Serving with a Quiet Mind

The collect for this coming Sunday (Trinity 21 in the Prayer Book Calendar) was originally taken from the Gelasian Sacramentary.

GRANT, we beseech thee, merciful Lord, to thy faithful people pardon and peace, that they may be cleansed from all their sins, and serve thee with a quiet mind; through Jesus Christ our Lord. Amen.

The word "quiet" was changed from the original Latin which would have been translated "secure". Although we all want "secure" minds (cf. James 1:8), there is something about a "quiet" mind that is worthy of our attention. Those with a "secure" mind will usually also have a "quiet" mind, but not always. The two are related, but not equivalent. A quiet mind is that which is in submission to the admonition "be still and know that I am God" (Psalm 46:10).

What is the opposite of a "quiet" mind? A "noisy" mind is the obvious opposite; but what does it mean to have a noisy mind? When you are nervous about the future and begin to speculate (even silently) about the possible bad scenarios that you may encounter, you have a noisy mind. When you are talking with someone and you find your mind going back to a situation that occurred a few days ago so that you can replay it over and over, you have a noisy mind. When you neglect to fulfill your responsibilities (school, work, home, etc.) because you keep dwelling on the strained relationship you have with someone, you have a noisy mind. When you try to forget a sin you committed last month but cannot (even though you went to confession and did your penance), you have a noisy mind.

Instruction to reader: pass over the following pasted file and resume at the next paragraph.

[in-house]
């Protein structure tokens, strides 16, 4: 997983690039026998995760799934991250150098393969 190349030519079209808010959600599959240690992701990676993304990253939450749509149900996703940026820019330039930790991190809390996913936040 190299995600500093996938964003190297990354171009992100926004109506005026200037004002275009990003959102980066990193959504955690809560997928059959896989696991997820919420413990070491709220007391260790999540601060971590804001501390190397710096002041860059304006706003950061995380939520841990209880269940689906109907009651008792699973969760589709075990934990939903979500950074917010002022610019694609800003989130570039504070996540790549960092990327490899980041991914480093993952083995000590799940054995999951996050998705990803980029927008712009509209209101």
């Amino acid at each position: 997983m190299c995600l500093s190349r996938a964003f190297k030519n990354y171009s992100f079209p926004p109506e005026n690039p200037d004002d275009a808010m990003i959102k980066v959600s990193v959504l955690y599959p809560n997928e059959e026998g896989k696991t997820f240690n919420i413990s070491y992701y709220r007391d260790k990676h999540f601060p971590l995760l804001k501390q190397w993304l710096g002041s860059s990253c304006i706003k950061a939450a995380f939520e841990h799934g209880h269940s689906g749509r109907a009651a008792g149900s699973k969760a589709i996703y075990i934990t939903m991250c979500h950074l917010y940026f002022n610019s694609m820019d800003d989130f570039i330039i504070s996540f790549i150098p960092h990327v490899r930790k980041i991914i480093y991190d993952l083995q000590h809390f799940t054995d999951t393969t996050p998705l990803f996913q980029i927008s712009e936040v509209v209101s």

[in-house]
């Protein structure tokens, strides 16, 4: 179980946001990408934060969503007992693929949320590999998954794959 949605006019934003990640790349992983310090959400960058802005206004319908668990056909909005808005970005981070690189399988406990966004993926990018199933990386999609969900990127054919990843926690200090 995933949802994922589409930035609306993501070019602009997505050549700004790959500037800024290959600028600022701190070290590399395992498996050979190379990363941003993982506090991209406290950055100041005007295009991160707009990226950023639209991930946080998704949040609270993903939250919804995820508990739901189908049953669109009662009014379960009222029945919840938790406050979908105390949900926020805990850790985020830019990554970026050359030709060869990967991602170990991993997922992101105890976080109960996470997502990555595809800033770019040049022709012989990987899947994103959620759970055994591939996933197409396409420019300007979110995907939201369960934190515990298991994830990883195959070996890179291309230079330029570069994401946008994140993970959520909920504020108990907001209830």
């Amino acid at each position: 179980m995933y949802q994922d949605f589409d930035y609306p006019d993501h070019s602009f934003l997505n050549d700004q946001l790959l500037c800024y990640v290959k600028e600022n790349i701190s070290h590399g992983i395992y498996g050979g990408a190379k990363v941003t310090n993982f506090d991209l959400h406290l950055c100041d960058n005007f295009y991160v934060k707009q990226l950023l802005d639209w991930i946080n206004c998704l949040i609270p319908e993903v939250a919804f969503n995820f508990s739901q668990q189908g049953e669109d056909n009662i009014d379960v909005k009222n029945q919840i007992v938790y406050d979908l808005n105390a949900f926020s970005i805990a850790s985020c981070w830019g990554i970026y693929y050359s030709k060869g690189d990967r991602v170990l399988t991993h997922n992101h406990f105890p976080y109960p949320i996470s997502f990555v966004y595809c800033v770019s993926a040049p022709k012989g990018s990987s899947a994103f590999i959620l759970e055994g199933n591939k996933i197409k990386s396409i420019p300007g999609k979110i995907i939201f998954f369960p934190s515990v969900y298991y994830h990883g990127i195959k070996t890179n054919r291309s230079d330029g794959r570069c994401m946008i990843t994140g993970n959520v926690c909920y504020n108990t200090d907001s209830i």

Although a noisy mind is never good in itself, sometimes it can be a useful tool to make us realize our spiritual state (like when you stub your toe on a big rock and it prevents you from falling flat on your face). Hence, we should not just try to silence the noise, but rather ask ourselves why our minds are noisy. It might not be because of anything in the immediate context of life, and thus we have to look deeper to discover how we got here. There are times when the noise of our minds has become such a habit that we have forgotten the reason why it is there, and it thus clouds our thinking even more. This should cause us to do more soul searching.